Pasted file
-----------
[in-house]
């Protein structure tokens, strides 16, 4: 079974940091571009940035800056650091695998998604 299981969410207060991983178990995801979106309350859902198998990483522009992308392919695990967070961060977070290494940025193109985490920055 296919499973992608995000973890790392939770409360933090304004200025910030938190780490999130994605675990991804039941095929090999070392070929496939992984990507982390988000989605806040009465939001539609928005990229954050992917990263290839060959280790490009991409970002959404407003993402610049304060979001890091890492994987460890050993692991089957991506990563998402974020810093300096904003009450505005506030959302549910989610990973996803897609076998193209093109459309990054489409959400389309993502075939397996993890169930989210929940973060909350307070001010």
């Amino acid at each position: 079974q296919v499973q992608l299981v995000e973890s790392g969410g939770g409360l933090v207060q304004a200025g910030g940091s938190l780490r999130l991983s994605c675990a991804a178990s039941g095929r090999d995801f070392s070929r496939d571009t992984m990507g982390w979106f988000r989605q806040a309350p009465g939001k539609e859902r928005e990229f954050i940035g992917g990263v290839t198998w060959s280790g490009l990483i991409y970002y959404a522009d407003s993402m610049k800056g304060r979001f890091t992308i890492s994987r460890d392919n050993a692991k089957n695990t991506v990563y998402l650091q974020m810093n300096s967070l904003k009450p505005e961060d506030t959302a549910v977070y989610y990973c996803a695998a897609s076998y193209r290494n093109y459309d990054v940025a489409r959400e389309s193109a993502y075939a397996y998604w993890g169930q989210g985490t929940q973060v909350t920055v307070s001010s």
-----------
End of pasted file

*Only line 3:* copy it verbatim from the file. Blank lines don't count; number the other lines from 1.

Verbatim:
């Amino acid at each position: 079974q296919v499973q992608l299981v995000e973890s790392g969410g939770g409360l933090v207060q304004a200025g910030g940091s938190l780490r999130l991983s994605c675990a991804a178990s039941g095929r090999d995801f070392s070929r496939d571009t992984m990507g982390w979106f988000r989605q806040a309350p009465g939001k539609e859902r928005e990229f954050i940035g992917g990263v290839t198998w060959s280790g490009l990483i991409y970002y959404a522009d407003s993402m610049k800056g304060r979001f890091t992308i890492s994987r460890d392919n050993a692991k089957n695990t991506v990563y998402l650091q974020m810093n300096s967070l904003k009450p505005e961060d506030t959302a549910v977070y989610y990973c996803a695998a897609s076998y193209r290494n093109y459309d990054v940025a489409r959400e389309s193109a993502y075939a397996y998604w993890g169930q989210g985490t929940q973060v909350t920055v307070s001010s």